Weed treatment costs jump to B20bn: Ministry
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Weed treatment costs jump to B20bn: Ministry

Cannabis plants for sale at Nonthaburi Green Market in April last year. (Photo: Chanat Katanyu)
Cannabis plants for sale at Nonthaburi Green Market in April last year. (Photo: Chanat Katanyu)

Cannabis-related treatment costs rose from 3 billion to 20 billion baht last year due to a surge in usage among the population, says the Public Health Ministry.

During a public hearing on Saturday on cannabis use and its effects on society, Minister Somsak Thepsutin said that since its decriminalisation, more people have been getting sick and suffering from mental illness. He added the government sets an annual budget for treating people under the universal health care programme.

"The budget for the treatment of patients who used cannabis jumped from about 3 billion baht since cannabis was delisted from a narcotic drug to 20 billion baht last year. This is very high and makes us worried about cannabis use," he said.

In addition, research in the US found the IQ of children dropped eight to nine points after they used cannabis, as the plant affects brain development in children. The findings concern the government, he said.

He said the hearing on Saturday, which brought together youth, doctors and medical bodies, and civil society networks, was part of the government's attempt to relist cannabis, especially cannabis buds, as a narcotic by the end of this year.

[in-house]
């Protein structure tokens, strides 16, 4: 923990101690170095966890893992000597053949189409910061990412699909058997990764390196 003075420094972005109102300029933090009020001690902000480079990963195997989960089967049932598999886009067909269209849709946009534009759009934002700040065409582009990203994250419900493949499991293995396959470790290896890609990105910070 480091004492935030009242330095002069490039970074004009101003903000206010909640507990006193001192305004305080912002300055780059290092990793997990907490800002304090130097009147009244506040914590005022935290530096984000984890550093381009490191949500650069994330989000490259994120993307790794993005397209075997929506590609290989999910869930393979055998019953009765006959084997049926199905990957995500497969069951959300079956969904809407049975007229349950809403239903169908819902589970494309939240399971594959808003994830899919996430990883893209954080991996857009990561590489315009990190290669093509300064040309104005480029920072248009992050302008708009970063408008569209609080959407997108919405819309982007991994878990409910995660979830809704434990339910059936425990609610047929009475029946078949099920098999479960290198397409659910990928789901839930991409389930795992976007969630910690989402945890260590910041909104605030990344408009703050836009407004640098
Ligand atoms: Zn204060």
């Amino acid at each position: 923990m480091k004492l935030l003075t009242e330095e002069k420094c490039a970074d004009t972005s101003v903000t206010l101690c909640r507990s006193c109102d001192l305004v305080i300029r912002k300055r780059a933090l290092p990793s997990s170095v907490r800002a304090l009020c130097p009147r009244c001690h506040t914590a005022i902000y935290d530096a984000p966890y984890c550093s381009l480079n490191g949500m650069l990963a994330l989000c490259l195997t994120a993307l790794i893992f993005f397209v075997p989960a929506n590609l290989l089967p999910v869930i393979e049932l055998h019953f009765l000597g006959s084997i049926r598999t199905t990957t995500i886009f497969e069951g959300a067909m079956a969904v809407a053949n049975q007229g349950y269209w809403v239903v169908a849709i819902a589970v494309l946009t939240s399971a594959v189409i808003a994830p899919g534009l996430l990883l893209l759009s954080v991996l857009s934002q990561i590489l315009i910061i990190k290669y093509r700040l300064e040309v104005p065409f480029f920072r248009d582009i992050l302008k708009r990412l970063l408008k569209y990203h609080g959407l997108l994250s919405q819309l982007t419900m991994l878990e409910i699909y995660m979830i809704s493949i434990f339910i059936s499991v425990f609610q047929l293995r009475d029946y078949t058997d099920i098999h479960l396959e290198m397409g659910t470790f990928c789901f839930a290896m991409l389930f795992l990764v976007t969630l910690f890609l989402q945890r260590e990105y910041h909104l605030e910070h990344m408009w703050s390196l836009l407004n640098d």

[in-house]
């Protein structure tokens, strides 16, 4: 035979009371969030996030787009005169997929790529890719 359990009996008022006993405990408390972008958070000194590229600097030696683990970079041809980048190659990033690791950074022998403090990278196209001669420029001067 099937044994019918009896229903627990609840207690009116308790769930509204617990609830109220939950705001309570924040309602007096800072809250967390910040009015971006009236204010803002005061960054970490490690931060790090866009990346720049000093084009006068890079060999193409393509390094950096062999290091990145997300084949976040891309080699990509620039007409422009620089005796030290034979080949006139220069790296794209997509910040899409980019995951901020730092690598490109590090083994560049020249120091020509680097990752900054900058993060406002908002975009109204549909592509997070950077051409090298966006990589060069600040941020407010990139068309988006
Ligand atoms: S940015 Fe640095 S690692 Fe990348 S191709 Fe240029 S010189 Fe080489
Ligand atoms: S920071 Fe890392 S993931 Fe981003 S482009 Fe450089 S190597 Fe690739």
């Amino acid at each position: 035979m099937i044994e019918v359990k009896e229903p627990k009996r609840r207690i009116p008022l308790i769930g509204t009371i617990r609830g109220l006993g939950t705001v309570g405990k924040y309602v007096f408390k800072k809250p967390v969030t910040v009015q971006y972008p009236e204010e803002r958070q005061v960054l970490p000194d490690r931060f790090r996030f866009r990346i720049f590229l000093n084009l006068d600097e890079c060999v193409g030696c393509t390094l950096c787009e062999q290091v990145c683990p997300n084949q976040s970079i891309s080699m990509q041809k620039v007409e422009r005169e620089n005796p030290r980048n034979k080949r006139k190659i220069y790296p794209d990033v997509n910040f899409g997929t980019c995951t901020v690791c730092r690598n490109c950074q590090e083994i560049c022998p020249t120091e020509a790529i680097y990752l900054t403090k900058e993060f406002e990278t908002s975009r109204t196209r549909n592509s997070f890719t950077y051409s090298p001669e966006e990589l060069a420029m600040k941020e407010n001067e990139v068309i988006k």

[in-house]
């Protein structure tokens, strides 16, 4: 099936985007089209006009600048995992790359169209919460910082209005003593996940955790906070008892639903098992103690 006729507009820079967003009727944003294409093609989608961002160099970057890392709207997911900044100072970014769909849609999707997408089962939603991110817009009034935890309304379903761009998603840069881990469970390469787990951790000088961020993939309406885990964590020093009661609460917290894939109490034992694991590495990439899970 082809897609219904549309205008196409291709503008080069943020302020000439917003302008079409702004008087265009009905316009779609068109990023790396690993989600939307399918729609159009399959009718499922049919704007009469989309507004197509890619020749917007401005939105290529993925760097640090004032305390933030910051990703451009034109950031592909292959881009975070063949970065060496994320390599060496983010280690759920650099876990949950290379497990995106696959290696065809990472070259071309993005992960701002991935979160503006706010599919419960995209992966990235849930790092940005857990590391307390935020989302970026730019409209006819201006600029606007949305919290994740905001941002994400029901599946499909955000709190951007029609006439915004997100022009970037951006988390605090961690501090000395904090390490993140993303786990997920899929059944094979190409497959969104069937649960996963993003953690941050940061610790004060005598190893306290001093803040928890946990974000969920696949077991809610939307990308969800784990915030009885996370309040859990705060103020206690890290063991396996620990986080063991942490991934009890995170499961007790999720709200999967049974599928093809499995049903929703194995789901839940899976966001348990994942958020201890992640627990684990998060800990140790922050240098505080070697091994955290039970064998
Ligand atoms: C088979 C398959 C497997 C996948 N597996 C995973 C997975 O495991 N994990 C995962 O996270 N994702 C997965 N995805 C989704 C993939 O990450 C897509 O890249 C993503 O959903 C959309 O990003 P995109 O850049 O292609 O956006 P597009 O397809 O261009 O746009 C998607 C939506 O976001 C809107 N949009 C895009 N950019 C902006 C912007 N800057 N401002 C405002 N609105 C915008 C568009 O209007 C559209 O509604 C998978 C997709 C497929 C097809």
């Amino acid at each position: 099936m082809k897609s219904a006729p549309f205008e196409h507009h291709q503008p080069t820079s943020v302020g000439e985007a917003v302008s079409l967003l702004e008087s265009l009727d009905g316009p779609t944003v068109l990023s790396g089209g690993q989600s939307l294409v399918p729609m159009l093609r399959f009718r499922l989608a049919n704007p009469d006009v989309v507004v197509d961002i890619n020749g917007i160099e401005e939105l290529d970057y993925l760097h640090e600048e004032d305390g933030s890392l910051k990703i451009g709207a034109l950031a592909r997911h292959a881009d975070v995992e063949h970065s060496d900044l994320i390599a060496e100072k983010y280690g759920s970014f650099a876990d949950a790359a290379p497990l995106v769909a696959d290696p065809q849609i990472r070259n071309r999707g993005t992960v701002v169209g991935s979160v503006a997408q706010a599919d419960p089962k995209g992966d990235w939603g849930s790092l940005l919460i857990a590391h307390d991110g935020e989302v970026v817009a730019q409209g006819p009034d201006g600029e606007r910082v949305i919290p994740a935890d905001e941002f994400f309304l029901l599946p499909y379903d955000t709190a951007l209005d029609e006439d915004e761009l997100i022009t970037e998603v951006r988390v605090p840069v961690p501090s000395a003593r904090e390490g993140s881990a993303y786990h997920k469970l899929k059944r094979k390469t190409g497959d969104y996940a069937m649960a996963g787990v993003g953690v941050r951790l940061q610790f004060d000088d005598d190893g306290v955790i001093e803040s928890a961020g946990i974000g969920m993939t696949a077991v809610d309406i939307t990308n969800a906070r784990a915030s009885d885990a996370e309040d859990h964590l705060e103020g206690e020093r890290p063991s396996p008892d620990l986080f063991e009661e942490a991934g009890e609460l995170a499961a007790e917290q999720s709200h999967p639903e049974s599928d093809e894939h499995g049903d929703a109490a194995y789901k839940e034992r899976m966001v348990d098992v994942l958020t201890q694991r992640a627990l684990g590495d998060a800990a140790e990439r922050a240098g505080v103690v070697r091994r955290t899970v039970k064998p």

The current regulation only lists cannabis extracts with more than 0.2% tetrahydrocannabinol (THC) of total weight as a narcotic.

Kriangkrai Puengchuea, from the Substance Abuse Academic Foundation, said 7,700 cannabis shops had opened nationwide since the plant was legalised.

Those shops sell dry cannabis buds and cannabis-related products, allowing customers to use cannabis recreationally. A survey conducted in a Western country showed that 40% of heroin users started their drug journey using cannabis.

Dr Manit Sisurapanont, president of the Royal College of Psychiatrists of Thailand, said research in the US found people get addicted to the use of cannabis, which leads to mental health problems. In the long run, the use of cannabis can lead to IQ reduction and mental disorders.

Dr Prakarn Thomyangkoon, a member of the Psychiatric Association of Thailand, said using cannabis might lead to suicide attempts by heavy users, and the substance from the plant can contaminate breast milk.

Arthit Satienwaree, from the Youth Network Against Cannabis (YNAC), said public awareness of cannabis usage was low, as some think the plant can be used anywhere since it is legal.

The misunderstanding led to community-grown cannabis as well as misuse of the plant, including incidents of it being mixed with snacks, which were then eaten by children without their knowing, he said.

YNAC supports the government's relisting of the plant as a narcotic due to widespread concerns over the impact of cannabis use on the health of teenagers and kids.

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